People who received massage therapy for three evenings in a row after undergoing cardiopulmonary artery bypass graft surgery showed significant improvements in fatigue and overall sleep quality, according to recent research.
The study, “Effects of massage therapy on sleep quality after coronary artery bypass graft surgery,” involved 40 patients who had undergone cardiopulmonary artery bypass graft surgery. Subjects in this study had a mean age of about 62 years, and roughly 68 percent were men.
The intervention period began the day after each patient was discharged from the intensive care unit. Twenty of the patients were assigned to a control group, while the other 20 were assigned to the massage group. For three days following discharge from the intensive care unit, subjects in the control group were instructed to simply sit in comfortable chairs.
As for the participants in the massage group, each one received three consecutive massage sessions, on days one through three following discharge from the intensive care unit. The massage sessions all occurred at about 7 p.m. and consisted of light compression that progressed to hard compression.
Manual kneading, friction on trigger points, cervical traction and mobilization in all planes—front, back and side—were included in each session. The massages closed with light, manual compression.
On the morning after each of the three days of massage therapy or comfortable sitting in the control group, researchers measured each subject’s levels of pain, stress, anxiety and fatigue, as well as overall sleep quality, using visual analog scales.
Subjects in the massage therapy group showed a significantly faster recovery from fatigue than those in the control group, and sleep effectiveness also increased significantly in the massage group as compared to the control group.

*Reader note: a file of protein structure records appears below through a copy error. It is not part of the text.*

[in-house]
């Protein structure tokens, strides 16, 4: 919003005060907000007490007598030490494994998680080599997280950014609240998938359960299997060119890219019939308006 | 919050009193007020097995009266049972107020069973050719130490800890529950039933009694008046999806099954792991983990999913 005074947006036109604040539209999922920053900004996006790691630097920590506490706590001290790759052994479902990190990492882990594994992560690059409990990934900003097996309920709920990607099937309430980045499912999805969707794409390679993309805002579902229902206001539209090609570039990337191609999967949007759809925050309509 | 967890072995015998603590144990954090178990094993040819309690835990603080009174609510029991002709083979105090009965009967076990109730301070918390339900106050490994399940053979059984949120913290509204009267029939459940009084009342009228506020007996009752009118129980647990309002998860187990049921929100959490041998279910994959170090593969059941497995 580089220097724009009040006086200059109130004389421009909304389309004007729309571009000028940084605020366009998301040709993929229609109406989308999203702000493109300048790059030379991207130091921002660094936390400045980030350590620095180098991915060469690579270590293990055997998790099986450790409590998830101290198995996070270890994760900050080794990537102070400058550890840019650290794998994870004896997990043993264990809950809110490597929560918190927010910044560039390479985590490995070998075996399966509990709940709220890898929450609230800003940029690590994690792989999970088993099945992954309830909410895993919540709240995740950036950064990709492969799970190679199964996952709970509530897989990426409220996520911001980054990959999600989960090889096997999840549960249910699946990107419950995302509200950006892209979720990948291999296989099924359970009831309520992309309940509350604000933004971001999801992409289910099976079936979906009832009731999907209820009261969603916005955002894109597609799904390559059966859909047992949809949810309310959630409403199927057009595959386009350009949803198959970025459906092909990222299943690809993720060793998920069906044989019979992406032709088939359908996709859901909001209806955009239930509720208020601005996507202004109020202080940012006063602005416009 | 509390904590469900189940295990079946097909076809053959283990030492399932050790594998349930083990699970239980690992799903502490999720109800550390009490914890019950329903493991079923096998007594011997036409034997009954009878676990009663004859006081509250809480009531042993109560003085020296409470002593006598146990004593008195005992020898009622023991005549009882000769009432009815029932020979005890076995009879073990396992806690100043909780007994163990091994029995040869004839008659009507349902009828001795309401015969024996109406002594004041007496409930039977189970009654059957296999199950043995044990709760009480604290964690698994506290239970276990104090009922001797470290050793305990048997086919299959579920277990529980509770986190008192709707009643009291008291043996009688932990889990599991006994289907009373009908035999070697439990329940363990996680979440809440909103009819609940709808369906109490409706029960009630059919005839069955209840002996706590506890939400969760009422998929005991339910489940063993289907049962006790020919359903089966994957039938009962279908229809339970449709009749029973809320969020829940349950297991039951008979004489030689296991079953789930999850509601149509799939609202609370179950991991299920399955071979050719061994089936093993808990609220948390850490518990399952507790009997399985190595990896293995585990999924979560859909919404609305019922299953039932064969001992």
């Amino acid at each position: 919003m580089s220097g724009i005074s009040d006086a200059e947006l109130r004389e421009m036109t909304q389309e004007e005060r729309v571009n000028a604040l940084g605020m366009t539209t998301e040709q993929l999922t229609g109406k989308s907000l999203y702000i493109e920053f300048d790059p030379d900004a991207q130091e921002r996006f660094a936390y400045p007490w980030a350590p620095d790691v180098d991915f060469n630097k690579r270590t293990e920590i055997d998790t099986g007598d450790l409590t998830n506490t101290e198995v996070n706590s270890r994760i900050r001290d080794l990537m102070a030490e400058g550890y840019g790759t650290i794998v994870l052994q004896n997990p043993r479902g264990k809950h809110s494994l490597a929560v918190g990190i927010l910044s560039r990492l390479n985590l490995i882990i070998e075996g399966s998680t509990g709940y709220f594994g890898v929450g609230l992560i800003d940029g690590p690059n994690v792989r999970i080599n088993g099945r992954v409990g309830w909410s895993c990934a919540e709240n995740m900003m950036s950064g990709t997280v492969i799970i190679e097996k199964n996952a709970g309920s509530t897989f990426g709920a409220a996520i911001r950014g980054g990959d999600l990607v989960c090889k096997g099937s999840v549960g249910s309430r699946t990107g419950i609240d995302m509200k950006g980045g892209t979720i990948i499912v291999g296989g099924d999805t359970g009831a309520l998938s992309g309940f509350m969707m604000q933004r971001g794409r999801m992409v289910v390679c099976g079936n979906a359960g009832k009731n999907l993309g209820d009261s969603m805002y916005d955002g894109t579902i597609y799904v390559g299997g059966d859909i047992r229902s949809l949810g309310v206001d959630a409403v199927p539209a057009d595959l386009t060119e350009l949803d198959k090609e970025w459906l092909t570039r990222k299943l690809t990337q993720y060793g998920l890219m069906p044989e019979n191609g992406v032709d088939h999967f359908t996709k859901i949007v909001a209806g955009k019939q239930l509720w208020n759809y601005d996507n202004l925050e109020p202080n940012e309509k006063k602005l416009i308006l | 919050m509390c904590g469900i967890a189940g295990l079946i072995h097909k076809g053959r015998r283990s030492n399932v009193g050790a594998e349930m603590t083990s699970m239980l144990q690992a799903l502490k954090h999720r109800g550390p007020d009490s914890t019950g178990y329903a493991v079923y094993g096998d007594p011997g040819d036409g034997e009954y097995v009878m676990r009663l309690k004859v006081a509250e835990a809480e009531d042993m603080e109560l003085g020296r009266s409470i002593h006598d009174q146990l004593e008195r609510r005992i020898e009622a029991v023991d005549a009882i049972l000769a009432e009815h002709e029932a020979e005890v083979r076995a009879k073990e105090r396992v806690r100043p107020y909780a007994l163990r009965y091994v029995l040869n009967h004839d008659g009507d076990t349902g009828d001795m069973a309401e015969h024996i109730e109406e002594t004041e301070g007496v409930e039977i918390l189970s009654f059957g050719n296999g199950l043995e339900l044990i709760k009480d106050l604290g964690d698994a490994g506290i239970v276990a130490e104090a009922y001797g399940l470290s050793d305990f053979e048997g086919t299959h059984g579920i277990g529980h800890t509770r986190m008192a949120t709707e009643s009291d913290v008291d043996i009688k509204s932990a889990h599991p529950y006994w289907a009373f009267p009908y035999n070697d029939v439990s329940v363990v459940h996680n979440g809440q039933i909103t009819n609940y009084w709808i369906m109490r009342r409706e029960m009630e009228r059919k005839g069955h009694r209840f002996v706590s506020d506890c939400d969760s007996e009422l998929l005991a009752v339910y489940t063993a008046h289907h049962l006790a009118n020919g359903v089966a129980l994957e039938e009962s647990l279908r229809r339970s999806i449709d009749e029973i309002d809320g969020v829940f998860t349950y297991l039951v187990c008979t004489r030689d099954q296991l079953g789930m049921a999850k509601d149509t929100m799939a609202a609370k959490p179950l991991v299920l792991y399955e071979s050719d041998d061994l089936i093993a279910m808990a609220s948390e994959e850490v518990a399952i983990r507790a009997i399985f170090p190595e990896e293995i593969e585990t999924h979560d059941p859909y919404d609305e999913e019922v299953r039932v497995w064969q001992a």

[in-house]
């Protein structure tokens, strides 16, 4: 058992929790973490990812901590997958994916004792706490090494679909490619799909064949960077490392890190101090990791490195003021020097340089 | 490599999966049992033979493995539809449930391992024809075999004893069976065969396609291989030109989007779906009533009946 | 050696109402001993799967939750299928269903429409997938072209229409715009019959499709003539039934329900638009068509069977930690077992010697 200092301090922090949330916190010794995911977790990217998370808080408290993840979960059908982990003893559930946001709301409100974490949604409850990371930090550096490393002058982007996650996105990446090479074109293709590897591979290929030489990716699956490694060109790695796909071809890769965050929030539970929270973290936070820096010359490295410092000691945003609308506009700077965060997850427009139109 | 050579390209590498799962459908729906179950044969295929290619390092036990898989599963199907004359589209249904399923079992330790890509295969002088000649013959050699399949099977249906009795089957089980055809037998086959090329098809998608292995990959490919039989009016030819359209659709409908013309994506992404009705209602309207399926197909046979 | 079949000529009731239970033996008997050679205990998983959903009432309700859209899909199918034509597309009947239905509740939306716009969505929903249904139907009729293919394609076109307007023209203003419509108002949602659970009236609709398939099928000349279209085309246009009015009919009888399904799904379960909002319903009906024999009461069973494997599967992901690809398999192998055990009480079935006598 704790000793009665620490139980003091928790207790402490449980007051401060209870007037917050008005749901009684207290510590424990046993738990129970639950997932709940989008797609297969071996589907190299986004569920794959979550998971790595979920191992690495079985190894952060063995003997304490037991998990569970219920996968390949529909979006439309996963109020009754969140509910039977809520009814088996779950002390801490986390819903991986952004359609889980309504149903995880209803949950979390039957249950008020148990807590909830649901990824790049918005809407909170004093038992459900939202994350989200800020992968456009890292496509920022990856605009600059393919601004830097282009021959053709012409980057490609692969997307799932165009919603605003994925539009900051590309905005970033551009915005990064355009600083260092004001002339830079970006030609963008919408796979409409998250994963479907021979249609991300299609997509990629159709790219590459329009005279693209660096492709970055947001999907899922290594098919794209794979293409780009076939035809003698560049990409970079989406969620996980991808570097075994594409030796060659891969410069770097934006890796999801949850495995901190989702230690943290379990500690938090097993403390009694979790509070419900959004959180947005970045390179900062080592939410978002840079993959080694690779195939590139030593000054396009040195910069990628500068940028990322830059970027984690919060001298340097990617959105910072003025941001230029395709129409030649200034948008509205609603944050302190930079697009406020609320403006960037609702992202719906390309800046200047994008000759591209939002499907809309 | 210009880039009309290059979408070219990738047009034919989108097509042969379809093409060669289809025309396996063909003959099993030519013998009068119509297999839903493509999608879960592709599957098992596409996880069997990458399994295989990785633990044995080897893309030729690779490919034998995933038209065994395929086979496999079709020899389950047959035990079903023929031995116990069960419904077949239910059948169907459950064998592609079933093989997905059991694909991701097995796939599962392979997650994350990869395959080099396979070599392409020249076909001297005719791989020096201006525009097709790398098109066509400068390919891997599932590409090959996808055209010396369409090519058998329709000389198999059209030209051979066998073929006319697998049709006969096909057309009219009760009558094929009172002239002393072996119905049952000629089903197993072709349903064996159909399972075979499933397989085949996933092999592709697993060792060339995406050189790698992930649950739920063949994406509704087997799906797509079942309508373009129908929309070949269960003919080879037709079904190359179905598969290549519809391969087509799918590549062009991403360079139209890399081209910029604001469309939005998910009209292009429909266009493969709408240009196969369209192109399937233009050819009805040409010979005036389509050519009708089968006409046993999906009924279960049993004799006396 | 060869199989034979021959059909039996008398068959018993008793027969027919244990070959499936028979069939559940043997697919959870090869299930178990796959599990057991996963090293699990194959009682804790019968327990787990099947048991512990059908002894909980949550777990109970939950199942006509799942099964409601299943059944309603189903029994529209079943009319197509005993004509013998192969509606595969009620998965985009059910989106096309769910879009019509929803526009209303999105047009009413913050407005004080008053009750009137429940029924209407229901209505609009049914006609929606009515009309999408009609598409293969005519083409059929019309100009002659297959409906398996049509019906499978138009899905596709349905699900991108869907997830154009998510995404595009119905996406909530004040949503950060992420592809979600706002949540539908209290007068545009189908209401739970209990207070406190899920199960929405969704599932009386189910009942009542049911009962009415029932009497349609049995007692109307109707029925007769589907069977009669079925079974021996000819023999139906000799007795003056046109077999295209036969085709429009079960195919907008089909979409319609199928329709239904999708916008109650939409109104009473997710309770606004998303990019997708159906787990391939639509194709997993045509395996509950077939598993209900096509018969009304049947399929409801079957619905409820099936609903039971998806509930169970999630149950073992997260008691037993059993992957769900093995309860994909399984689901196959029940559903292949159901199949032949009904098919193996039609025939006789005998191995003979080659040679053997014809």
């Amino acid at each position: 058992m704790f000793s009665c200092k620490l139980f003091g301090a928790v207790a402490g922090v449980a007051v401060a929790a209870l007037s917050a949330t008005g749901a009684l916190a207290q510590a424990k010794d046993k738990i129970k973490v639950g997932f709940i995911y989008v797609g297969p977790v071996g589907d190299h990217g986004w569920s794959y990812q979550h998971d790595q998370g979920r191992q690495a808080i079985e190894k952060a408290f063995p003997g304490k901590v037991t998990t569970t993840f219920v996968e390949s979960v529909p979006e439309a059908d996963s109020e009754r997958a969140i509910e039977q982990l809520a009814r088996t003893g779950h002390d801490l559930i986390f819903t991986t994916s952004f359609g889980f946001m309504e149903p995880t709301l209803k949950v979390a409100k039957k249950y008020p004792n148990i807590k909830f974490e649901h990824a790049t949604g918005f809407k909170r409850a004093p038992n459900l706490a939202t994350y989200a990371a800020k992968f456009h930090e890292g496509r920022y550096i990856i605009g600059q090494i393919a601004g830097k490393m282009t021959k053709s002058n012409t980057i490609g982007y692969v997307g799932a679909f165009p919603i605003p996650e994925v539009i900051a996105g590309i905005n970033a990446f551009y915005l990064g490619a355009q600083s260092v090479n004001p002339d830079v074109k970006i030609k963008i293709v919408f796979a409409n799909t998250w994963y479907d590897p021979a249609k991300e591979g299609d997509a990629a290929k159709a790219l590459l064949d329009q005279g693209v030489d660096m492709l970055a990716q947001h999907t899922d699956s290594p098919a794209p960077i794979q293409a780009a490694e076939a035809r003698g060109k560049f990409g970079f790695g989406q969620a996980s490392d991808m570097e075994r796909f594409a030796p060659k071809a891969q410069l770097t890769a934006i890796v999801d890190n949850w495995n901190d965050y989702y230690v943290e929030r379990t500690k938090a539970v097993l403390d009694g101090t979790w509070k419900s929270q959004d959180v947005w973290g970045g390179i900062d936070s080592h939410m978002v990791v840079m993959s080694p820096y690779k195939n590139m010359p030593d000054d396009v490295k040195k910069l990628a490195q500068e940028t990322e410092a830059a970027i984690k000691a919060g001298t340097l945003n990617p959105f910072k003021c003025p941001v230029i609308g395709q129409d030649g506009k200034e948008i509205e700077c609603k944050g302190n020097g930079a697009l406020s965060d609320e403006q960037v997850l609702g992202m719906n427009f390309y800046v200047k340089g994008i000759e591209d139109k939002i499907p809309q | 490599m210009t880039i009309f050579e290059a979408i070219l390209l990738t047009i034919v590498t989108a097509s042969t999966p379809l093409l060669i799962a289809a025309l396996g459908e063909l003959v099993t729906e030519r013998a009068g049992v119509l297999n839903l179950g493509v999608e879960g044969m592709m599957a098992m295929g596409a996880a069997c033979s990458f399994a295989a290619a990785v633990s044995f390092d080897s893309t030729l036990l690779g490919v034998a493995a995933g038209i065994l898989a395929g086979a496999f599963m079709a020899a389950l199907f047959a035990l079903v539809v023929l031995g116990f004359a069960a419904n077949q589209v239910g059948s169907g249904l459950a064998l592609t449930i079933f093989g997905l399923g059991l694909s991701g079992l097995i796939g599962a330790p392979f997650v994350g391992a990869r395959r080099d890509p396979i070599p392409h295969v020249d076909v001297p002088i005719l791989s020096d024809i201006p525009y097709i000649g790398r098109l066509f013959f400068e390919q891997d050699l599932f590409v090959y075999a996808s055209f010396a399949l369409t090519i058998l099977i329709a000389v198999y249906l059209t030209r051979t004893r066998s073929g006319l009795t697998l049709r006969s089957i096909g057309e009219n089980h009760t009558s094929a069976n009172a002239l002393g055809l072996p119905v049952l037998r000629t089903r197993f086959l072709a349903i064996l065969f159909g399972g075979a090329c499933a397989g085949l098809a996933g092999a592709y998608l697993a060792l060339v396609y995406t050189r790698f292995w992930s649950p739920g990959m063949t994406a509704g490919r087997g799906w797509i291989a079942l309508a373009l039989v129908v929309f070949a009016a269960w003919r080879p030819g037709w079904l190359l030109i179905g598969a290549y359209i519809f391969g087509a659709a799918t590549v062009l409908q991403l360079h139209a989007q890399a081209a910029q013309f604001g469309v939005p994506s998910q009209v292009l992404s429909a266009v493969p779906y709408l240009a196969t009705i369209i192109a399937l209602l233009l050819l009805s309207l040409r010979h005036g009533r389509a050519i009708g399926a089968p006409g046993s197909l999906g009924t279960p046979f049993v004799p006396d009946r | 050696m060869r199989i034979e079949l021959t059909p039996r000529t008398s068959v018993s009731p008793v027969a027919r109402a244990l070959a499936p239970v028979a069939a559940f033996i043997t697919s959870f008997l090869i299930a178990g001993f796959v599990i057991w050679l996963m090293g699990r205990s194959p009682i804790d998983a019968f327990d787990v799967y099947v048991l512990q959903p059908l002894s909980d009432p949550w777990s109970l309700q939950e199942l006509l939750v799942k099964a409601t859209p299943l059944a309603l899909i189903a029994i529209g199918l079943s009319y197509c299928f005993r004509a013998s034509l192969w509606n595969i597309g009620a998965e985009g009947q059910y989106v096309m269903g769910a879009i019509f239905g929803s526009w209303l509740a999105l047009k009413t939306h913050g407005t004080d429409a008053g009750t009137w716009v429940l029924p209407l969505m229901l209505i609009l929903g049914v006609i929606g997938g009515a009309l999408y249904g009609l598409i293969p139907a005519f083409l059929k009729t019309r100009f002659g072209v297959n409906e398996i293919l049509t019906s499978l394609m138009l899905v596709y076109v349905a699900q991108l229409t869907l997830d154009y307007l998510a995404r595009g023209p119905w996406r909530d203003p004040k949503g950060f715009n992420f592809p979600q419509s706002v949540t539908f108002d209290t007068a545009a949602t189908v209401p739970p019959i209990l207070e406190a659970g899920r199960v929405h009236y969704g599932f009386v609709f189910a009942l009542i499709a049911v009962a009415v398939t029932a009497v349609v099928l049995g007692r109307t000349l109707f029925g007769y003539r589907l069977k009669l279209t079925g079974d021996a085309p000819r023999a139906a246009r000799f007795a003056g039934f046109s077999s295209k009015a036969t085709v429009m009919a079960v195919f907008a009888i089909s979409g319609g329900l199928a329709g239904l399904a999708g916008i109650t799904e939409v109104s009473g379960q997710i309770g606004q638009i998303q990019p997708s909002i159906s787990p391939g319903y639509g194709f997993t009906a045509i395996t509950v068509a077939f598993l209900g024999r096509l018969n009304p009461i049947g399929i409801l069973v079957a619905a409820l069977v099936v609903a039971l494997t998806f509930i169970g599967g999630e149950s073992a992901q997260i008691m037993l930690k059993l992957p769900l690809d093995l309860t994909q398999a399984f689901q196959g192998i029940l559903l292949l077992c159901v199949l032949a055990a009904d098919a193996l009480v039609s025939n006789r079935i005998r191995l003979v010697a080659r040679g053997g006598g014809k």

There were no significant differences between the massage and control groups in any of the other outcome measures. Complaints of pain in the chest, back and shoulders decreased significantly from day one to day three in both groups.
“[Massage therapy] promoted a faster decrease in complaints of fatigue in the [massage therapy] group participants than in those of the control group, reaching statistical significance by day one and day two,” state the study’s authors. “In conclusion, our data suggest that [massage therapy] is effective at improving the quality of sleep and decreasing fatigue in patients during the recovery period following [cardiopulmonary artery bypass graft] surgery.”
Authors: Flavia Baggio Nerbass, Maria Ignez Zanetti Feltrim, Silvia Alves de Souza, Daisy Satomi Ykeda and Geraldo Lorenzi-Filho.
Sources: Sleep Laboratory, Pulmonary Division; and Physiotherapy Division, Instituto do Coração, Hospital das Clínicas, Faculdade de Medicina, Universidade de São Paulo, Brazil. Originally published in Clinical Science (2010) 65(11): 1105-1110.